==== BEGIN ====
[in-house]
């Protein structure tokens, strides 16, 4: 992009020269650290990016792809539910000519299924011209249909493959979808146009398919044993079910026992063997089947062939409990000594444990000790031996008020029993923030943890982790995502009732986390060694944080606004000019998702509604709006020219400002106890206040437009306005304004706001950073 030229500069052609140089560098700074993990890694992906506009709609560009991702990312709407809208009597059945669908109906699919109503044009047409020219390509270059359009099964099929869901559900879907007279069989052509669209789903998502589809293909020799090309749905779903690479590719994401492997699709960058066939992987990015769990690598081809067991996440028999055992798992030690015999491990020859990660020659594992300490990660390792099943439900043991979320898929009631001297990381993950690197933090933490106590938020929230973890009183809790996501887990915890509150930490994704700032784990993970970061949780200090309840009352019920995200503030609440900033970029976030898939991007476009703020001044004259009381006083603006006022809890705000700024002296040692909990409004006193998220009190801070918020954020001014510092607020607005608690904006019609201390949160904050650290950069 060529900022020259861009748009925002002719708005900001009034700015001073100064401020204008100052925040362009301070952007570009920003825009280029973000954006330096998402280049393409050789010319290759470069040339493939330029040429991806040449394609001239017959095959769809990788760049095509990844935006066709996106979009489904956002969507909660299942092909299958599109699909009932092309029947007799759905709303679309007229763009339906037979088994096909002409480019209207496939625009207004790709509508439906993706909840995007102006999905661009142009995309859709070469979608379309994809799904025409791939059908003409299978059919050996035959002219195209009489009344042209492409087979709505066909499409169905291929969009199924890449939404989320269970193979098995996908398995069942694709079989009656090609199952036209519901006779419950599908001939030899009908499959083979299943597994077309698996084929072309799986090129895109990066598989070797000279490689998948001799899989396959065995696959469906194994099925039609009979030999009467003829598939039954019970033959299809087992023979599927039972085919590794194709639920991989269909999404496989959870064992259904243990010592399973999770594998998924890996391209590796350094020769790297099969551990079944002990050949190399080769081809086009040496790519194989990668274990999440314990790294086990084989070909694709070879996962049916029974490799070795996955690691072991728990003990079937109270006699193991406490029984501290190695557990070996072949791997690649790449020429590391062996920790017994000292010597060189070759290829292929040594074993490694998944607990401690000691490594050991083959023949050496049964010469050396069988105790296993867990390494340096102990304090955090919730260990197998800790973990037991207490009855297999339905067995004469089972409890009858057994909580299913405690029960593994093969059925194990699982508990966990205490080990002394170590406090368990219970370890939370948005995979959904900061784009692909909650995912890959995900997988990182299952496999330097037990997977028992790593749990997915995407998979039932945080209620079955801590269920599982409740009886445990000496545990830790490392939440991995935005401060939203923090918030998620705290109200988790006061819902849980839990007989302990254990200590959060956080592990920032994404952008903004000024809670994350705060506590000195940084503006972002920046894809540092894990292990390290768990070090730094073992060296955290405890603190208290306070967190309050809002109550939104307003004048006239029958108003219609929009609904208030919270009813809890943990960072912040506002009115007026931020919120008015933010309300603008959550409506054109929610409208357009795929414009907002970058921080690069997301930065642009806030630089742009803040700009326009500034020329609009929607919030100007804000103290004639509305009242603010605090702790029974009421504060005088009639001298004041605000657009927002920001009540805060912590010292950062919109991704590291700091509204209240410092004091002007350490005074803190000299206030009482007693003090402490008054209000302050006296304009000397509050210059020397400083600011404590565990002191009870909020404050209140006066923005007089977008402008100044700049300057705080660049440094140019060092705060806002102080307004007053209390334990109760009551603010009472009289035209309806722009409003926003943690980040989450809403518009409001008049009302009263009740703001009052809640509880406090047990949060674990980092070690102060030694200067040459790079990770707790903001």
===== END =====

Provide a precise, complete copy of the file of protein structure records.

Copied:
[in-house]
């Protein structure tokens, strides 16, 4: 992009020269650290990016792809539910000519299924011209249909493959979808146009398919044993079910026992063997089947062939409990000594444990000790031996008020029993923030943890982790995502009732986390060694944080606004000019998702509604709006020219400002106890206040437009306005304004706001950073 030229500069052609140089560098700074993990890694992906506009709609560009991702990312709407809208009597059945669908109906699919109503044009047409020219390509270059359009099964099929869901559900879907007279069989052509669209789903998502589809293909020799090309749905779903690479590719994401492997699709960058066939992987990015769990690598081809067991996440028999055992798992030690015999491990020859990660020659594992300490990660390792099943439900043991979320898929009631001297990381993950690197933090933490106590938020929230973890009183809790996501887990915890509150930490994704700032784990993970970061949780200090309840009352019920995200503030609440900033970029976030898939991007476009703020001044004259009381006083603006006022809890705000700024002296040692909990409004006193998220009190801070918020954020001014510092607020607005608690904006019609201390949160904050650290950069 060529900022020259861009748009925002002719708005900001009034700015001073100064401020204008100052925040362009301070952007570009920003825009280029973000954006330096998402280049393409050789010319290759470069040339493939330029040429991806040449394609001239017959095959769809990788760049095509990844935006066709996106979009489904956002969507909660299942092909299958599109699909009932092309029947007799759905709303679309007229763009339906037979088994096909002409480019209207496939625009207004790709509508439906993706909840995007102006999905661009142009995309859709070469979608379309994809799904025409791939059908003409299978059919050996035959002219195209009489009344042209492409087979709505066909499409169905291929969009199924890449939404989320269970193979098995996908398995069942694709079989009656090609199952036209519901006779419950599908001939030899009908499959083979299943597994077309698996084929072309799986090129895109990066598989070797000279490689998948001799899989396959065995696959469906194994099925039609009979030999009467003829598939039954019970033959299809087992023979599927039972085919590794194709639920991989269909999404496989959870064992259904243990010592399973999770594998998924890996391209590796350094020769790297099969551990079944002990050949190399080769081809086009040496790519194989990668274990999440314990790294086990084989070909694709070879996962049916029974490799070795996955690691072991728990003990079937109270006699193991406490029984501290190695557990070996072949791997690649790449020429590391062996920790017994000292010597060189070759290829292929040594074993490694998944607990401690000691490594050991083959023949050496049964010469050396069988105790296993867990390494340096102990304090955090919730260990197998800790973990037991207490009855297999339905067995004469089972409890009858057994909580299913405690029960593994093969059925194990699982508990966990205490080990002394170590406090368990219970370890939370948005995979959904900061784009692909909650995912890959995900997988990182299952496999330097037990997977028992790593749990997915995407998979039932945080209620079955801590269920599982409740009886445990000496545990830790490392939440991995935005401060939203923090918030998620705290109200988790006061819902849980839990007989302990254990200590959060956080592990920032994404952008903004000024809670994350705060506590000195940084503006972002920046894809540092894990292990390290768990070090730094073992060296955290405890603190208290306070967190309050809002109550939104307003004048006239029958108003219609929009609904208030919270009813809890943990960072912040506002009115007026931020919120008015933010309300603008959550409506054109929610409208357009795929414009907002970058921080690069997301930065642009806030630089742009803040700009326009500034020329609009929607919030100007804000103290004639509305009242603010605090702790029974009421504060005088009639001298004041605000657009927002920001009540805060912590010292950062919109991704590291700091509204209240410092004091002007350490005074803190000299206030009482007693003090402490008054209000302050006296304009000397509050210059020397400083600011404590565990002191009870909020404050209140006066923005007089977008402008100044700049300057705080660049440094140019060092705060806002102080307004007053209390334990109760009551603010009472009289035209309806722009409003926003943690980040989450809403518009409001008049009302009263009740703001009052809640509880406090047990949060674990980092070690102060030694200067040459790079990770707790903001």